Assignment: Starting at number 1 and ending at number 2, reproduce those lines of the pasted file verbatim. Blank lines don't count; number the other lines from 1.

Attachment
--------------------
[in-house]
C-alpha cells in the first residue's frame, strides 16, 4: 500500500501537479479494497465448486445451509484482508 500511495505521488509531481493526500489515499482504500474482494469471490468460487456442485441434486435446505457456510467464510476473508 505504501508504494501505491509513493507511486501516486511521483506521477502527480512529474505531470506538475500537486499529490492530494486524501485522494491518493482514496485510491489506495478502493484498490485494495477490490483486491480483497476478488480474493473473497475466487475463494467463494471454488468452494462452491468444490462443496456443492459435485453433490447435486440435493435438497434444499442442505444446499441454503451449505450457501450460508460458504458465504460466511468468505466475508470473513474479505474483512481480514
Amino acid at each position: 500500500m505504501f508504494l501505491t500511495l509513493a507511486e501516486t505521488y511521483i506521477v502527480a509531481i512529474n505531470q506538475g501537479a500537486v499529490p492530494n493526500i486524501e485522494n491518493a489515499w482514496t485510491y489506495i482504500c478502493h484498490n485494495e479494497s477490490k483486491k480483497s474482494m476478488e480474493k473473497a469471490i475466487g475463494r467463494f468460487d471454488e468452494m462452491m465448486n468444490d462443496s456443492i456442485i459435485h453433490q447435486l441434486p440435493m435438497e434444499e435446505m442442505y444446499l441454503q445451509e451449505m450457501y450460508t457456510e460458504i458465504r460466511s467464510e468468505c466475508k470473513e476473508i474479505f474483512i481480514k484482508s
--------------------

[in-house]
C-alpha cells in the first residue's frame, strides 16, 4: 500500500501537479479494497465448486445451509484482508 500511495505521488509531481493526500489515499482504500474482494469471490468460487456442485441434486435446505457456510467464510476473508 505504501508504494501505491509513493507511486501516486511521483506521477502527480512529474505531470506538475500537486499529490492530494486524501485522494491518493482514496485510491489506495478502493484498490485494495477490490483486491480483497476478488480474493473473497475466487475463494467463494471454488468452494462452491468444490462443496456443492459435485453433490447435486440435493435438497434444499442442505444446499441454503451449505450457501450460508460458504458465504460466511468468505466475508470473513474479505474483512481480514